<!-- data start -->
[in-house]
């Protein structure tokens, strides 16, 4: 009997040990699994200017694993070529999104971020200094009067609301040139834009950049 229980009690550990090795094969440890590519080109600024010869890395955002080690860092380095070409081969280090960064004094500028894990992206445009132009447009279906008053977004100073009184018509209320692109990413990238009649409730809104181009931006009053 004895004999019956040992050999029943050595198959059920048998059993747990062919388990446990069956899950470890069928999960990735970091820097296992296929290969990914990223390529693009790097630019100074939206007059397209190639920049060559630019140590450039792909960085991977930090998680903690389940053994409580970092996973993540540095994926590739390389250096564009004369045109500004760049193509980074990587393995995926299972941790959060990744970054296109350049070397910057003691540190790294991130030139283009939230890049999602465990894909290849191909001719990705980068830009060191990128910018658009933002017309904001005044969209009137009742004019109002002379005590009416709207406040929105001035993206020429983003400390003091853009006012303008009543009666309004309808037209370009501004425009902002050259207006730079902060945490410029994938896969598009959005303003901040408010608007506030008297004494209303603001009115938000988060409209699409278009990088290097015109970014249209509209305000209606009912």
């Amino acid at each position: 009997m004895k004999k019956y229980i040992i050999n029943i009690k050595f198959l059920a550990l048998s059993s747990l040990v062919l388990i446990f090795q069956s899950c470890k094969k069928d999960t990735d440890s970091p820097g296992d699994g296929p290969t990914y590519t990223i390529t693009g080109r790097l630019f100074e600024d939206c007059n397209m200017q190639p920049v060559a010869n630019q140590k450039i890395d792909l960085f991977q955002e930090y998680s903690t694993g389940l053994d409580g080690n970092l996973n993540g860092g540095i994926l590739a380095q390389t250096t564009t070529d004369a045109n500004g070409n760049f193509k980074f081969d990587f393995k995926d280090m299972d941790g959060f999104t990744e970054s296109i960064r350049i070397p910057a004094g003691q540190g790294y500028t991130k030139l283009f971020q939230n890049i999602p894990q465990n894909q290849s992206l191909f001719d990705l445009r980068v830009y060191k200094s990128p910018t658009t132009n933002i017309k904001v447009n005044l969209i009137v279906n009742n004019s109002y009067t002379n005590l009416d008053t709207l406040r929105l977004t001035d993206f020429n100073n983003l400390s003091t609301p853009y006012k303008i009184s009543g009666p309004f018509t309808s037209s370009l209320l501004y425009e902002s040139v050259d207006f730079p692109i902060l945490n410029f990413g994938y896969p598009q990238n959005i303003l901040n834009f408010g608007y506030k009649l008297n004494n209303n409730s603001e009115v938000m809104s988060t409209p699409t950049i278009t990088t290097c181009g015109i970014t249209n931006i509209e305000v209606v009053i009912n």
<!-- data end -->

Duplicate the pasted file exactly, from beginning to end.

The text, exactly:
[in-house]
């Protein structure tokens, strides 16, 4: 009997040990699994200017694993070529999104971020200094009067609301040139834009950049 229980009690550990090795094969440890590519080109600024010869890395955002080690860092380095070409081969280090960064004094500028894990992206445009132009447009279906008053977004100073009184018509209320692109990413990238009649409730809104181009931006009053 004895004999019956040992050999029943050595198959059920048998059993747990062919388990446990069956899950470890069928999960990735970091820097296992296929290969990914990223390529693009790097630019100074939206007059397209190639920049060559630019140590450039792909960085991977930090998680903690389940053994409580970092996973993540540095994926590739390389250096564009004369045109500004760049193509980074990587393995995926299972941790959060990744970054296109350049070397910057003691540190790294991130030139283009939230890049999602465990894909290849191909001719990705980068830009060191990128910018658009933002017309904001005044969209009137009742004019109002002379005590009416709207406040929105001035993206020429983003400390003091853009006012303008009543009666309004309808037209370009501004425009902002050259207006730079902060945490410029994938896969598009959005303003901040408010608007506030008297004494209303603001009115938000988060409209699409278009990088290097015109970014249209509209305000209606009912």
């Amino acid at each position: 009997m004895k004999k019956y229980i040992i050999n029943i009690k050595f198959l059920a550990l048998s059993s747990l040990v062919l388990i446990f090795q069956s899950c470890k094969k069928d999960t990735d440890s970091p820097g296992d699994g296929p290969t990914y590519t990223i390529t693009g080109r790097l630019f100074e600024d939206c007059n397209m200017q190639p920049v060559a010869n630019q140590k450039i890395d792909l960085f991977q955002e930090y998680s903690t694993g389940l053994d409580g080690n970092l996973n993540g860092g540095i994926l590739a380095q390389t250096t564009t070529d004369a045109n500004g070409n760049f193509k980074f081969d990587f393995k995926d280090m299972d941790g959060f999104t990744e970054s296109i960064r350049i070397p910057a004094g003691q540190g790294y500028t991130k030139l283009f971020q939230n890049i999602p894990q465990n894909q290849s992206l191909f001719d990705l445009r980068v830009y060191k200094s990128p910018t658009t132009n933002i017309k904001v447009n005044l969209i009137v279906n009742n004019s109002y009067t002379n005590l009416d008053t709207l406040r929105l977004t001035d993206f020429n100073n983003l400390s003091t609301p853009y006012k303008i009184s009543g009666p309004f018509t309808s037209s370009l209320l501004y425009e902002s040139v050259d207006f730079p692109i902060l945490n410029f990413g994938y896969p598009q990238n959005i303003l901040n834009f408010g608007y506030k009649l008297n004494n209303n409730s603001e009115v938000m809104s988060t409209p699409t950049i278009t990088t290097c181009g015109i970014t249209n931006i509209e305000v209606v009053i009912n």